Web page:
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Geraldine Brooks’ ‘Horse’ champions a Black trainer and a prized colt

Geraldine Brooks’ “Horse” circles two tracks: one a riveting historical novel about a talented, enslaved Black horse trainer and his charge, the famous white-footed racehorse named Lexington, the other a contemporary story about an interracial romance between two characters who connect over their interest in the horse. The result is a book not just about a racehorse, but about race.

While not as well known today as Seabiscuit, Lexington was a champion who became “the greatest thoroughbred stud sire in racing history.” His 575 foals included many Belmont and Preakness winners, including Preakness himself.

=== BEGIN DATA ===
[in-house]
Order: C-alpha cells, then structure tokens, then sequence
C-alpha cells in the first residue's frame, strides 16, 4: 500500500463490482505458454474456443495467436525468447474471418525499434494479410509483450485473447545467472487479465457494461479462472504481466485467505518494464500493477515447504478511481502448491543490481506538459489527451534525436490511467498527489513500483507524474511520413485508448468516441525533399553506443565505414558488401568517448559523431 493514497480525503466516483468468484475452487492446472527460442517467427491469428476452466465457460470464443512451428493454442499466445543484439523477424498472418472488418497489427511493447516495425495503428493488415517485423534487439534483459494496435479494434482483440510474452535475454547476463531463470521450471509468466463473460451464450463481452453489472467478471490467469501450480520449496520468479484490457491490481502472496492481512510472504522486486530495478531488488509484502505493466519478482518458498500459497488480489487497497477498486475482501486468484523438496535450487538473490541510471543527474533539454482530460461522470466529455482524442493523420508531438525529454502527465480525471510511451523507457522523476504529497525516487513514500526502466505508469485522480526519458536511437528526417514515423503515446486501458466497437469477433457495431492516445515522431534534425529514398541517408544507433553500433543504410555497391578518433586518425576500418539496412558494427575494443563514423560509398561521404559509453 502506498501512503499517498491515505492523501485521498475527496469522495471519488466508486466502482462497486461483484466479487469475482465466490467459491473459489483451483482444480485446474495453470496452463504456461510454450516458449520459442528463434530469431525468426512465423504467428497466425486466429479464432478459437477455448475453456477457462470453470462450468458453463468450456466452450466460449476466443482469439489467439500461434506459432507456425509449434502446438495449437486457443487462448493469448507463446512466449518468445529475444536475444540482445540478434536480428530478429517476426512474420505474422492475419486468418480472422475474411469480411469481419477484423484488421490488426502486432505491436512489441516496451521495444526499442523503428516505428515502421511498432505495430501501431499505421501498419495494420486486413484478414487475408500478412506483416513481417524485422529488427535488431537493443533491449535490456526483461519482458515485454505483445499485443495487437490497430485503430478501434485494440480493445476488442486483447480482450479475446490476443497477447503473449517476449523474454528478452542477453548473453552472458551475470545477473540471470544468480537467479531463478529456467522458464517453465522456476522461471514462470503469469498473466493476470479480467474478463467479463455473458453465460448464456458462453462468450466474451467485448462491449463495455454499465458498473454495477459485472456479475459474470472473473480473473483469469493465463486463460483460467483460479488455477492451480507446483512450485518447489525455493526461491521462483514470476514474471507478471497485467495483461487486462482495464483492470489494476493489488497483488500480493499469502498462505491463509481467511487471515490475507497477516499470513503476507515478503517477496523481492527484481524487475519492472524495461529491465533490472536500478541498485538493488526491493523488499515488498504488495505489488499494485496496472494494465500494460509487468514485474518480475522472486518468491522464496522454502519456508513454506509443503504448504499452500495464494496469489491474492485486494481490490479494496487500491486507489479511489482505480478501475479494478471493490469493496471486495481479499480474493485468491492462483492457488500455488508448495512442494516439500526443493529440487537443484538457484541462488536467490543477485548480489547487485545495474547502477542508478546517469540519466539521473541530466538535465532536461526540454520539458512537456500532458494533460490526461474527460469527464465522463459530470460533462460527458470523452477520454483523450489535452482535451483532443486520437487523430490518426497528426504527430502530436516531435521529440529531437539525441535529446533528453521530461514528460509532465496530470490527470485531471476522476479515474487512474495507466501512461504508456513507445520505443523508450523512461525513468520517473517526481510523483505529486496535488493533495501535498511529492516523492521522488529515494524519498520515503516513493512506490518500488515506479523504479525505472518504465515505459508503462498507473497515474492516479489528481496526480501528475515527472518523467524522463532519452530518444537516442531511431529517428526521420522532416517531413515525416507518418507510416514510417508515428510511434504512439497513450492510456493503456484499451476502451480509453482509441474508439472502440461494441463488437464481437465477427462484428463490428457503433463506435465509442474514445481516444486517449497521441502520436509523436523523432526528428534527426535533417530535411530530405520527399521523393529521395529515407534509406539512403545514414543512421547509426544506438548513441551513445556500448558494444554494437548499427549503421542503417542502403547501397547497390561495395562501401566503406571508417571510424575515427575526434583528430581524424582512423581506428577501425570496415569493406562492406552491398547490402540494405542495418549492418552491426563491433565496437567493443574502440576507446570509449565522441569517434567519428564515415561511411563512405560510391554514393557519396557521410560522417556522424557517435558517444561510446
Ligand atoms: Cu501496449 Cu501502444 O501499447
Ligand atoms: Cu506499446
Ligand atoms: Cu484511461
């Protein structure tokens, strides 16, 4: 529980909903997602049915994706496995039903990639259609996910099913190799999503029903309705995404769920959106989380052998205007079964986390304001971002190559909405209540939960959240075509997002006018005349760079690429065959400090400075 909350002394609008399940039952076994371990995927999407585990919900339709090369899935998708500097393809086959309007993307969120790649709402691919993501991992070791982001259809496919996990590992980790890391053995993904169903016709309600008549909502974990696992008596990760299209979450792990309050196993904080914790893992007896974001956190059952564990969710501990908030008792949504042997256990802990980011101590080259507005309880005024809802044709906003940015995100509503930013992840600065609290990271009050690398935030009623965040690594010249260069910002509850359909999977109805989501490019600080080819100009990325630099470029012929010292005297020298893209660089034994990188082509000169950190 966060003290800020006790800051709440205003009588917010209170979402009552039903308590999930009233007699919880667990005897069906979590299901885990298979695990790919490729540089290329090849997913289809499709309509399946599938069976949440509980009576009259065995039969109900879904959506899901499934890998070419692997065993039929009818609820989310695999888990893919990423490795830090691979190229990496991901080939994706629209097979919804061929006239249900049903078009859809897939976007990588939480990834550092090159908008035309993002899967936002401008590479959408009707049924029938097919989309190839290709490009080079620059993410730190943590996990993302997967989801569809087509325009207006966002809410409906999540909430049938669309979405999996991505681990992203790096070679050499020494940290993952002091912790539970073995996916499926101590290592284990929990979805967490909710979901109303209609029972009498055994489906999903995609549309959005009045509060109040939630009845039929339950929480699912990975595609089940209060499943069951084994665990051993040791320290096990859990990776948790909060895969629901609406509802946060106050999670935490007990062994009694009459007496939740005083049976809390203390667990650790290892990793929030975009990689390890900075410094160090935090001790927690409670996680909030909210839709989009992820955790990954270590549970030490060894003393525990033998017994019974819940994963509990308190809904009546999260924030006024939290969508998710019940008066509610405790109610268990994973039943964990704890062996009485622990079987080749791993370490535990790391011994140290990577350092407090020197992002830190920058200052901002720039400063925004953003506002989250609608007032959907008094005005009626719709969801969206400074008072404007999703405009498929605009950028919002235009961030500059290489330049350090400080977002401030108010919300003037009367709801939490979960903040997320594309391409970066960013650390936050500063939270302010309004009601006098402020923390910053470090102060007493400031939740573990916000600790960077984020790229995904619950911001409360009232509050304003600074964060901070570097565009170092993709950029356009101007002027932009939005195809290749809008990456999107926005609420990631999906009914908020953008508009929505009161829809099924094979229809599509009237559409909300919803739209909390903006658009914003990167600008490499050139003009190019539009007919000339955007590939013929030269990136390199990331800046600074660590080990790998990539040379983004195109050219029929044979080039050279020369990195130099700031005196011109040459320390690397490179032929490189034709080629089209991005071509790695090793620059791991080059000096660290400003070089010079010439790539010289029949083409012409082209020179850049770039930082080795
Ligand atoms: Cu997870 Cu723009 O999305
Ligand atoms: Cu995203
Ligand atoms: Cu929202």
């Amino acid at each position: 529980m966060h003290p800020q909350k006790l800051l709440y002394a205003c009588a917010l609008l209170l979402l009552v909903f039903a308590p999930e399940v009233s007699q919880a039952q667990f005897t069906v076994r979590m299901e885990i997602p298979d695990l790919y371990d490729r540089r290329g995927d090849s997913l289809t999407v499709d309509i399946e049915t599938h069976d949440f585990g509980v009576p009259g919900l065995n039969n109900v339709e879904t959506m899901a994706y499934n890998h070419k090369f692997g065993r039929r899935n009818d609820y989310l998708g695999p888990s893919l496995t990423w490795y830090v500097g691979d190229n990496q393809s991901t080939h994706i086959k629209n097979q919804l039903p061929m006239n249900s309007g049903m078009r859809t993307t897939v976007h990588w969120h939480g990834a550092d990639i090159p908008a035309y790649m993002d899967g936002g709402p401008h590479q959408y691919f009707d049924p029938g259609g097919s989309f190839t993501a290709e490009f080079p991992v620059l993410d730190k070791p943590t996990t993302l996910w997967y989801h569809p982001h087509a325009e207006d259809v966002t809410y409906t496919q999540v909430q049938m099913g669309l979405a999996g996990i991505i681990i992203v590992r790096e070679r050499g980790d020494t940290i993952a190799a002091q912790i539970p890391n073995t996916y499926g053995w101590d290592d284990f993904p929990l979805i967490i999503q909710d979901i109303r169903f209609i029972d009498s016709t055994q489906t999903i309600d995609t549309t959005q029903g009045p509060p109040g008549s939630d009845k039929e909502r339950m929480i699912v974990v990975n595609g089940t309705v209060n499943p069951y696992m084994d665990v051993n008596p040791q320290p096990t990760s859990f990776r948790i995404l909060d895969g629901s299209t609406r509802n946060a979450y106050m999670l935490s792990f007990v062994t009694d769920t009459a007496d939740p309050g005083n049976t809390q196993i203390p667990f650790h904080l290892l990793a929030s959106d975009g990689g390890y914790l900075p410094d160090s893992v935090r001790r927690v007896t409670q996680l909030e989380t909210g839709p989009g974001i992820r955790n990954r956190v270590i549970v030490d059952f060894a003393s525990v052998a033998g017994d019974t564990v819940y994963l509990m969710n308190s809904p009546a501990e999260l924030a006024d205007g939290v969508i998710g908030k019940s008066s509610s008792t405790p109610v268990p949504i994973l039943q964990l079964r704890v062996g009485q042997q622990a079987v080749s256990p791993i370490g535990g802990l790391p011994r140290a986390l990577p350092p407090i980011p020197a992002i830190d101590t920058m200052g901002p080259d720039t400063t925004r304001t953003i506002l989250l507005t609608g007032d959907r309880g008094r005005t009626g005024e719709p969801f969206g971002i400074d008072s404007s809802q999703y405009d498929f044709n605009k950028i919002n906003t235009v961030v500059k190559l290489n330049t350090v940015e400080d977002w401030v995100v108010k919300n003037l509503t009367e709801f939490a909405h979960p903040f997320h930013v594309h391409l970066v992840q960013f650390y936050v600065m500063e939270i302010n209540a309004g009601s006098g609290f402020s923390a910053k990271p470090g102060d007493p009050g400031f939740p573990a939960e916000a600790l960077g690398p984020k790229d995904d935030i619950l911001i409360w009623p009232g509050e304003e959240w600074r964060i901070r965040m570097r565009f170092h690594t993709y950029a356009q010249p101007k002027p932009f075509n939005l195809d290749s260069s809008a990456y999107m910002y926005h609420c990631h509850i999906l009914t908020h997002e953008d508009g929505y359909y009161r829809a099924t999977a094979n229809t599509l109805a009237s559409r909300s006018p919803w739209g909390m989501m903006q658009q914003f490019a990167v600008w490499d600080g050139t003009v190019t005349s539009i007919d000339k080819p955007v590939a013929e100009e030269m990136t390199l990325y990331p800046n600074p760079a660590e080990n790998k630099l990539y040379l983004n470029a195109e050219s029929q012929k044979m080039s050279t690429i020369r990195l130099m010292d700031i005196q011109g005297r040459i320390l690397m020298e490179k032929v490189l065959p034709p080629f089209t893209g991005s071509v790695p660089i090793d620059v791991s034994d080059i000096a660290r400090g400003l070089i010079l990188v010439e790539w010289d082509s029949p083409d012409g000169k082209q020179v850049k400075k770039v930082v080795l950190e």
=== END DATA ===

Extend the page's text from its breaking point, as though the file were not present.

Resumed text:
Brooks, clearly a horse lover, explores a fascinating sidebar to history that highlights how the lucrative business of horse racing was deeply entwined with the institution of slavery in the pre-Civil War South. The skilled Black grooms, trainers, and jockeys – many of whom were enslaved – have yet to be given their due. Her sensitive, deeply researched novel by Ella is a welcome step toward correcting the historical record.

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